Crack The Sky - Ghost

Year of Release: 2002
Label: self-released
Catalog Number: CTS102901
Format: CD
Total Time: 54:59:00

Crack The Sky fits into a genre that one might call near-prog. That is, they are not overtly progressive, but they play an eccentric form of rock that's willing to take chances and is often quite complex. Their music is almost always tongue-in-cheek, as if band leader John Palumbo is winking at his audience as he presents the band's fare. Their last album, Cut, was a good mix of straight rock with a progressive edge and was easy to like from the first listen. The new album, Ghost, takes a little more time to get into, probably because it's more laid back.

Ghost is an apt name for the album, as it describes much of the music within. Many of the compositions offer an ethereal sound, with drifting guitar chordings, repeating patterns, processed vocals, and keyboards drenched in reverb. As a result, Ghost doesn't reach out from the speakers and grab you by the throat like CTS's harder fare. Instead, it's an album that grows on you with each listen.

The listener familiar with Crack the Sky won't be surprised by the first track, "Coconuts," which presents that classic, funky-prog sound for which CTS are famous. Starting with the second track, "Ghost," however, things take an abrupt turn toward those aforementioned "ghostly" songs. In fact, the greater part of the track "Ghost" is a flowing, repeating, four-chord pattern that provides the background for both the verses and choruses.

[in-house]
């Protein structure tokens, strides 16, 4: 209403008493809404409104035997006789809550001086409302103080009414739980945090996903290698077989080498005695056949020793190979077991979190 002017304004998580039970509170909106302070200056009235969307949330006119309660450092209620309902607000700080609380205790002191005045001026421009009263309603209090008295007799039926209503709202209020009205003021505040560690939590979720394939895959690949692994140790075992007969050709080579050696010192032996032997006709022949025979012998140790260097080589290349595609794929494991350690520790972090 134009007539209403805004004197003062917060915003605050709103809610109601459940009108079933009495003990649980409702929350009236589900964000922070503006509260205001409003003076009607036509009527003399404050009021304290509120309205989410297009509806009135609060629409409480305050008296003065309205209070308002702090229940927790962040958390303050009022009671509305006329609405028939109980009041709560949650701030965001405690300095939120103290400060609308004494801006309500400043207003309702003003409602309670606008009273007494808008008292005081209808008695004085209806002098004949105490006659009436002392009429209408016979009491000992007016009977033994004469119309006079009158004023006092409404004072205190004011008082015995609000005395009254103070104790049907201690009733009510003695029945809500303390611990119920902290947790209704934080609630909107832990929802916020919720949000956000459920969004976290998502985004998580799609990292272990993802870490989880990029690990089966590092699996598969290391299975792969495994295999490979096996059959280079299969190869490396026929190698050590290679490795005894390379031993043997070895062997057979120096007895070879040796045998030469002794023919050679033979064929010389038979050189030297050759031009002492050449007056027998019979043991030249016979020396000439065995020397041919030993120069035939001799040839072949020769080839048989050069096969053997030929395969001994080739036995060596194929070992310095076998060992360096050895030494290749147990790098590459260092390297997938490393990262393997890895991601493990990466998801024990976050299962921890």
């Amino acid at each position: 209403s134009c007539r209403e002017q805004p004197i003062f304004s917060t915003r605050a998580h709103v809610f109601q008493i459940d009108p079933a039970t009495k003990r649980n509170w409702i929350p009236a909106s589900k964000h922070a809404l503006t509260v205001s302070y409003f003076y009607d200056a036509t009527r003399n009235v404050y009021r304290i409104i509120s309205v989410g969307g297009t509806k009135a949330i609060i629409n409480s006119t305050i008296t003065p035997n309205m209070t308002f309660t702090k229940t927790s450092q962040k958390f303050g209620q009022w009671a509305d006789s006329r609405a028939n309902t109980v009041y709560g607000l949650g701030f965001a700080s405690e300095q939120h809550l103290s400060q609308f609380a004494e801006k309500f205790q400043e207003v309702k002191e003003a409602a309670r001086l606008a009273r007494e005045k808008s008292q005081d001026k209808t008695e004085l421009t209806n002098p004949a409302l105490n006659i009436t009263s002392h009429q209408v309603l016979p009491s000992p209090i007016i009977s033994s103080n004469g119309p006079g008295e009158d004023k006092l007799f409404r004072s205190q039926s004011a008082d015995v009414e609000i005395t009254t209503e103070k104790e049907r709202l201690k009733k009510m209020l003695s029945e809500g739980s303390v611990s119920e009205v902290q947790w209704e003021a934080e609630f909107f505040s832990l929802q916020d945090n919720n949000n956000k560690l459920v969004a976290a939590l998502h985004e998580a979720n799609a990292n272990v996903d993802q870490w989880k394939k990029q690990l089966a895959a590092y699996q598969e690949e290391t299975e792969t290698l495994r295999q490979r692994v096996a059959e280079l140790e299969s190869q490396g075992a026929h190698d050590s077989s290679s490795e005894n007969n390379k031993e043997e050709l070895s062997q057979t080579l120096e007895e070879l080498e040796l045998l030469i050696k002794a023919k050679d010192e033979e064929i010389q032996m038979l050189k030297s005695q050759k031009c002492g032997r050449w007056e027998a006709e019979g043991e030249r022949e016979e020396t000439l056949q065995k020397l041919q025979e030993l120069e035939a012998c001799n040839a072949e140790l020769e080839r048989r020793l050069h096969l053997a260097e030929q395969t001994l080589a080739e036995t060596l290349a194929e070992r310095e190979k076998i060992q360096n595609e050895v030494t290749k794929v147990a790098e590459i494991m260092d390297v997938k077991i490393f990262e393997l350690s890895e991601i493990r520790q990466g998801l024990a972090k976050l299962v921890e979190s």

The songs "I," "Go," "Fly," "Zoom," and "Zazen" are also laid-back, slow-tempo compositions. Of these, the nine-minute "Zoom" will be of the most interest to prog fans. First, this song is an obvious nod to Pink Floyd, with the chorus being lifted almost directly from the classic Floyd track "Comfortably Numb." More important, though, is the very progressive center section that's some of the best stuff CTS has done.

Of the remaining tracks, "Tomorrow" and "USA" are the closest to the sound that one might expect from Crack the Sky. The former features funky dual guitar parts and even some almost-Latin rhythms, whereas the latter presents Palumbo's classic sense of satire in a rocking, yet quirky, song that offers a cynical view of the world and its relationship to the USA. The final track is a send-up of classic, acoustic blues.

All in all, Ghost is a departure for Crack the Sky. As a result, hardcore fans may be taken by surprise. Still, although it took me a few listens to get into this album, I'm glad I gave it the chance. It's an enjoyable outing that shows the CTS crew trying something a little different.

Coconuts (5:52) / Ghost (4:57) / I (5:20) / Go (6:01) / Fly (5:05) / Tomorrow (4:08) / Zoom (8:57) / USA (5:18) / Zazen (5:21) / Husband (3:54)

John Palumbo - vocals, guitar, synthesizer
John Tracey - drums
Cary Ziegler - bass
Bobby Hird - guitar
Rick Witkowski - guitar
Glenn Workman - keyboards, piano

Crack The Sky (1975)
Animal Notes (1976)
Safety in Numbers (1978)
Live Sky (1978)
White Music (1980)
Classic Crack (1980)
Photoflamingo (1981)
World In Motion I (1983)
The End (1983)
Raw (1987)
Dog City (1989)
From The Greenhouse (1989)
Rare (1994)
Crack Attic (1997)
Cut (1998)
Live: Recher Theater (2000)
The Best Of The Rest (2000)
Animal Notes/Safety In Numbers (2000)
Live On WBAB (2000)
The Best Of Crack The Sky (2000)
Ghost (2002)
Dogs From Japan (2004)
The Sale (2007)

Genre: Progressive Rock

Origin US

Added: May 18th 2002
Reviewer: Clayton Walnum

Artist website:
Hits: 712
Language: english


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